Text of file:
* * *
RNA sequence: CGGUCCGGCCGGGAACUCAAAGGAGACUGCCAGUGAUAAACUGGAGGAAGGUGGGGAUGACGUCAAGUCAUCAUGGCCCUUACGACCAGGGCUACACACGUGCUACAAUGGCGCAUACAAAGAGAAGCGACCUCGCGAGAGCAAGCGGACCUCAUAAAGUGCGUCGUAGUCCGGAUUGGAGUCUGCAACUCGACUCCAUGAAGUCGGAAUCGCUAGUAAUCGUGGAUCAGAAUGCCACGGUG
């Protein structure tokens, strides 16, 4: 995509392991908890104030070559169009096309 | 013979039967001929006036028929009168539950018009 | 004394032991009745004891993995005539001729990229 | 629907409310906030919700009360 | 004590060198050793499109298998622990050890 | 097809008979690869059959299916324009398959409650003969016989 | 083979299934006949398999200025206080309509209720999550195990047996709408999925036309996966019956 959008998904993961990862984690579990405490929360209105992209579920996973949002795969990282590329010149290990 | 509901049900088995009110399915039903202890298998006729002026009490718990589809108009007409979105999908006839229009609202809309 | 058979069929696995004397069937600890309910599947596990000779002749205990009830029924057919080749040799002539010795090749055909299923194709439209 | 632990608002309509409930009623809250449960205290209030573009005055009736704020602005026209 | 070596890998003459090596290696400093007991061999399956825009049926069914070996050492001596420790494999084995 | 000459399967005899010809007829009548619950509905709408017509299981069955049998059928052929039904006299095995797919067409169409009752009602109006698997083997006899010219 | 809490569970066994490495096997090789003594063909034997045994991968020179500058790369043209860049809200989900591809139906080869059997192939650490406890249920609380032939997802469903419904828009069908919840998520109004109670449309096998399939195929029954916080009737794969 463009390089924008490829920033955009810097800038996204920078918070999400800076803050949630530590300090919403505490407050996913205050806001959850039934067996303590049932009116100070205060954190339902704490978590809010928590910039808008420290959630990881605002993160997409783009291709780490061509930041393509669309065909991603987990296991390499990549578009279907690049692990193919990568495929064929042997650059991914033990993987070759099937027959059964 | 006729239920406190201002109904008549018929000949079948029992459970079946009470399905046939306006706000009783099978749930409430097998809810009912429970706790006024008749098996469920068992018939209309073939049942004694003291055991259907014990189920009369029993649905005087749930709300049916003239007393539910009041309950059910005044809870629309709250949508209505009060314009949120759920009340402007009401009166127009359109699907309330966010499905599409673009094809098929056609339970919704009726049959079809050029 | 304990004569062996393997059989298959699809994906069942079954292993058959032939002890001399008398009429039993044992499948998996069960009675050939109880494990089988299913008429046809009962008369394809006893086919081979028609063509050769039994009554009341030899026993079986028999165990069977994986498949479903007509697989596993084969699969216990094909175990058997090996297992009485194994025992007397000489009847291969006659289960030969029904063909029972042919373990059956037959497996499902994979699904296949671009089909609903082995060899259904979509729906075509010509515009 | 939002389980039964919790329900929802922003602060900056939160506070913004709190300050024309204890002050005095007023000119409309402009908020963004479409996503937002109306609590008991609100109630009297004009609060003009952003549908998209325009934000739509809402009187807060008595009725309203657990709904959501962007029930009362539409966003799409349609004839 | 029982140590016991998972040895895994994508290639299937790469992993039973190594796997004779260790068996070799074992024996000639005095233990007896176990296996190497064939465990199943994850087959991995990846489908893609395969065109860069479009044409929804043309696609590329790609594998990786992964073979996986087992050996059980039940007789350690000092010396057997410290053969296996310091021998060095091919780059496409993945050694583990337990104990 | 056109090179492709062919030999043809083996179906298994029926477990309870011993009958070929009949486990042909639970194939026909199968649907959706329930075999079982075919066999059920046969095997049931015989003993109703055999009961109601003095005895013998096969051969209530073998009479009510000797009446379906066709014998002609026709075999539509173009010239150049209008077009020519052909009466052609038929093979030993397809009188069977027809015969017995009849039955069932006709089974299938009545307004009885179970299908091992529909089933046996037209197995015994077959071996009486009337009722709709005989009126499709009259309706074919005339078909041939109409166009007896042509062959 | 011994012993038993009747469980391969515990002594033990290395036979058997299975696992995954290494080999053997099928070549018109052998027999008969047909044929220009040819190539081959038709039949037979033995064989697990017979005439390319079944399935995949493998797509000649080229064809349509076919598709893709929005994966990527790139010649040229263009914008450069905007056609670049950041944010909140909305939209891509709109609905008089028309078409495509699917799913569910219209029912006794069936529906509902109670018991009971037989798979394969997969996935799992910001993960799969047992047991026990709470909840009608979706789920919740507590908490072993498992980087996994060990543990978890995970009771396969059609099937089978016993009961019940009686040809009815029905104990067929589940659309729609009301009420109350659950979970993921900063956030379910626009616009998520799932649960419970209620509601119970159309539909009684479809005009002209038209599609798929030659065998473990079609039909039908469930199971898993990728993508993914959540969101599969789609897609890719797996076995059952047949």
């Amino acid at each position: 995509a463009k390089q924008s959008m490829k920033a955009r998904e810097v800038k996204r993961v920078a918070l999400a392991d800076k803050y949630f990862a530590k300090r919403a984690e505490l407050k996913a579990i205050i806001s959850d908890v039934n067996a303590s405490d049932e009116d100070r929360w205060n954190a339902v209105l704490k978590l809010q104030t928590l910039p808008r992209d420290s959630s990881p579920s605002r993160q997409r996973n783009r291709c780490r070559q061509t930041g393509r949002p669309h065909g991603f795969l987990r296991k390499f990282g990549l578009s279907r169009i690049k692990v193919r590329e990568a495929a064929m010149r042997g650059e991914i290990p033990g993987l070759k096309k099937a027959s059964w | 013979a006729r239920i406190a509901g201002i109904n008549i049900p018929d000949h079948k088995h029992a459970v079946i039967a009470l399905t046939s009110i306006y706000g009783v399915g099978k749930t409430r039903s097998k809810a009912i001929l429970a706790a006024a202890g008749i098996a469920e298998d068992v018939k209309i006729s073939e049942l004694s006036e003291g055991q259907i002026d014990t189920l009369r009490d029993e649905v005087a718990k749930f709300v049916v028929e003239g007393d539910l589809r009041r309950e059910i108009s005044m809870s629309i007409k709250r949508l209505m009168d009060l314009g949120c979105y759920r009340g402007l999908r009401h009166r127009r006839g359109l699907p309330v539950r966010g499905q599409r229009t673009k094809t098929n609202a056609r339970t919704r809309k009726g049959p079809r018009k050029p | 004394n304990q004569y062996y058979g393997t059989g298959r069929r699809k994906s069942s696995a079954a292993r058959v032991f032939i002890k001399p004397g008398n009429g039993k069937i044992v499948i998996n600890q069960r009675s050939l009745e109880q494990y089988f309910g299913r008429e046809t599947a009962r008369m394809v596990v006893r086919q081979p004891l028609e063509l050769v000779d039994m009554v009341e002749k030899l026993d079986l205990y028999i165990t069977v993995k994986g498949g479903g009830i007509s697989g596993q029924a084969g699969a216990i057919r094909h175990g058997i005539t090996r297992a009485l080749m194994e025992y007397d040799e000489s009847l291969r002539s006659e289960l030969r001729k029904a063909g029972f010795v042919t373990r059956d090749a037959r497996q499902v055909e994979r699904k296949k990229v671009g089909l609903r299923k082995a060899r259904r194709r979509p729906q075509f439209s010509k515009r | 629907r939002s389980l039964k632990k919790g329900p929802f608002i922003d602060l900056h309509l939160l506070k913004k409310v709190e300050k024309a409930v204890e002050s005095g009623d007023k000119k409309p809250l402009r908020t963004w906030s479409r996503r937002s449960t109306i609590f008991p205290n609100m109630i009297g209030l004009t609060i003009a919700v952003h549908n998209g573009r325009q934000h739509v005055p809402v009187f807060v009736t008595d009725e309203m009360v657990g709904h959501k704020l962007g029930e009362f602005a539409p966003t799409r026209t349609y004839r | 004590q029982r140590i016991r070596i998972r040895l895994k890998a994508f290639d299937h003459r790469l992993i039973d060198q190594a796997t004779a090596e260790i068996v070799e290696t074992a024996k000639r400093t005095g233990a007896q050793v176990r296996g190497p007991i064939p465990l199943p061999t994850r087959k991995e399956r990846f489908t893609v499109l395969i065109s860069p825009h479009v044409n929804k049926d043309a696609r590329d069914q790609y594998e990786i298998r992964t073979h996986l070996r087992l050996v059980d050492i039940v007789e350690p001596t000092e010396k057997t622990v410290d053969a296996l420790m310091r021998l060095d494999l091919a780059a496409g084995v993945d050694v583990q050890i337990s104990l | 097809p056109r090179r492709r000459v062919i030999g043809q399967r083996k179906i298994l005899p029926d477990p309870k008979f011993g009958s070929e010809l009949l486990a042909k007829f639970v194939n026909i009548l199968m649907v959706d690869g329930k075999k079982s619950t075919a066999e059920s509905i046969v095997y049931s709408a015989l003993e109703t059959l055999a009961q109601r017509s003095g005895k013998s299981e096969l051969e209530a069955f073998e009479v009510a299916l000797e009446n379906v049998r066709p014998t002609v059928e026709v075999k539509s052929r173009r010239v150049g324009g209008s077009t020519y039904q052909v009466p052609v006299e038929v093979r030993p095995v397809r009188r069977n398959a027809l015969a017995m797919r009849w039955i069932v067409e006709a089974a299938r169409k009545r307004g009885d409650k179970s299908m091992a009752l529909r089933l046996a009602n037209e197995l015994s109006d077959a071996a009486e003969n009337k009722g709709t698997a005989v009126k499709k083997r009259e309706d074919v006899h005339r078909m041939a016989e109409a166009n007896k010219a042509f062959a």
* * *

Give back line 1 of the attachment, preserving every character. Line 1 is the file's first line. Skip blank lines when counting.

RNA sequence: CGGUCCGGCCGGGAACUCAAAGGAGACUGCCAGUGAUAAACUGGAGGAAGGUGGGGAUGACGUCAAGUCAUCAUGGCCCUUACGACCAGGGCUACACACGUGCUACAAUGGCGCAUACAAAGAGAAGCGACCUCGCGAGAGCAAGCGGACCUCAUAAAGUGCGUCGUAGUCCGGAUUGGAGUCUGCAACUCGACUCCAUGAAGUCGGAAUCGCUAGUAAUCGUGGAUCAGAAUGCCACGGUG